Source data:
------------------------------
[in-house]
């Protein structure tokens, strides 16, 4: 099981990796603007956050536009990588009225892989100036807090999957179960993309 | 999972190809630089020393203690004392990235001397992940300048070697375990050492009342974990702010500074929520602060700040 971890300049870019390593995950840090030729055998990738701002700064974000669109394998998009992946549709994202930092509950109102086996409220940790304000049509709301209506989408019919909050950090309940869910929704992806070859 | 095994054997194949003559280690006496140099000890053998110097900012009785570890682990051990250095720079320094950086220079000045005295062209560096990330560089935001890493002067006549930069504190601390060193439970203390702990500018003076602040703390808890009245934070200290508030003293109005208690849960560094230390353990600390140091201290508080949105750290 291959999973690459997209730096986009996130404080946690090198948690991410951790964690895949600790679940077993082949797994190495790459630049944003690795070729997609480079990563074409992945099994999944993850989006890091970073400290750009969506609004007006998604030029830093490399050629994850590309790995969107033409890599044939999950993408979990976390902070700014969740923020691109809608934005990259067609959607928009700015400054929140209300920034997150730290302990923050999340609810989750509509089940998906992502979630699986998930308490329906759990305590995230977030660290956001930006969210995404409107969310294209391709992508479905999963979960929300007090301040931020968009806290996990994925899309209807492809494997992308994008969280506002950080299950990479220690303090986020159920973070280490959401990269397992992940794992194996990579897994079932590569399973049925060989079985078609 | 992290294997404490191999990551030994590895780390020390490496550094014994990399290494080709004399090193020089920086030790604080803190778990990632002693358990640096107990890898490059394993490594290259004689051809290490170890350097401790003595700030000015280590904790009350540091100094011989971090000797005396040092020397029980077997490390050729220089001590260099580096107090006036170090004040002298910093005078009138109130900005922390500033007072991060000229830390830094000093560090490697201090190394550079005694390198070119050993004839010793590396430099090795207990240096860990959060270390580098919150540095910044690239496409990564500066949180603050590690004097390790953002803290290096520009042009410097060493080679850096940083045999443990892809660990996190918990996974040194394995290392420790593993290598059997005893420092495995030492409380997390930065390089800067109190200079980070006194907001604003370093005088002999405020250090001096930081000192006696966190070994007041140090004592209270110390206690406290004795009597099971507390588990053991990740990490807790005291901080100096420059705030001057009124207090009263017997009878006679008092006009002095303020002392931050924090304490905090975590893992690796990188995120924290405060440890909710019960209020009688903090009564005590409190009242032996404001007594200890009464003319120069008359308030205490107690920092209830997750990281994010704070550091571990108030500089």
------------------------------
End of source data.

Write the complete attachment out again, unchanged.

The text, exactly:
[in-house]
């Protein structure tokens, strides 16, 4: 099981990796603007956050536009990588009225892989100036807090999957179960993309 | 999972190809630089020393203690004392990235001397992940300048070697375990050492009342974990702010500074929520602060700040 971890300049870019390593995950840090030729055998990738701002700064974000669109394998998009992946549709994202930092509950109102086996409220940790304000049509709301209506989408019919909050950090309940869910929704992806070859 | 095994054997194949003559280690006496140099000890053998110097900012009785570890682990051990250095720079320094950086220079000045005295062209560096990330560089935001890493002067006549930069504190601390060193439970203390702990500018003076602040703390808890009245934070200290508030003293109005208690849960560094230390353990600390140091201290508080949105750290 291959999973690459997209730096986009996130404080946690090198948690991410951790964690895949600790679940077993082949797994190495790459630049944003690795070729997609480079990563074409992945099994999944993850989006890091970073400290750009969506609004007006998604030029830093490399050629994850590309790995969107033409890599044939999950993408979990976390902070700014969740923020691109809608934005990259067609959607928009700015400054929140209300920034997150730290302990923050999340609810989750509509089940998906992502979630699986998930308490329906759990305590995230977030660290956001930006969210995404409107969310294209391709992508479905999963979960929300007090301040931020968009806290996990994925899309209807492809494997992308994008969280506002950080299950990479220690303090986020159920973070280490959401990269397992992940794992194996990579897994079932590569399973049925060989079985078609 | 992290294997404490191999990551030994590895780390020390490496550094014994990399290494080709004399090193020089920086030790604080803190778990990632002693358990640096107990890898490059394993490594290259004689051809290490170890350097401790003595700030000015280590904790009350540091100094011989971090000797005396040092020397029980077997490390050729220089001590260099580096107090006036170090004040002298910093005078009138109130900005922390500033007072991060000229830390830094000093560090490697201090190394550079005694390198070119050993004839010793590396430099090795207990240096860990959060270390580098919150540095910044690239496409990564500066949180603050590690004097390790953002803290290096520009042009410097060493080679850096940083045999443990892809660990996190918990996974040194394995290392420790593993290598059997005893420092495995030492409380997390930065390089800067109190200079980070006194907001604003370093005088002999405020250090001096930081000192006696966190070994007041140090004592209270110390206690406290004795009597099971507390588990053991990740990490807790005291901080100096420059705030001057009124207090009263017997009878006679008092006009002095303020002392931050924090304490905090975590893992690796990188995120924290405060440890909710019960209020009688903090009564005590409190009242032996404001007594200890009464003319120069008359308030205490107690920092209830997750990281994010704070550091571990108030500089």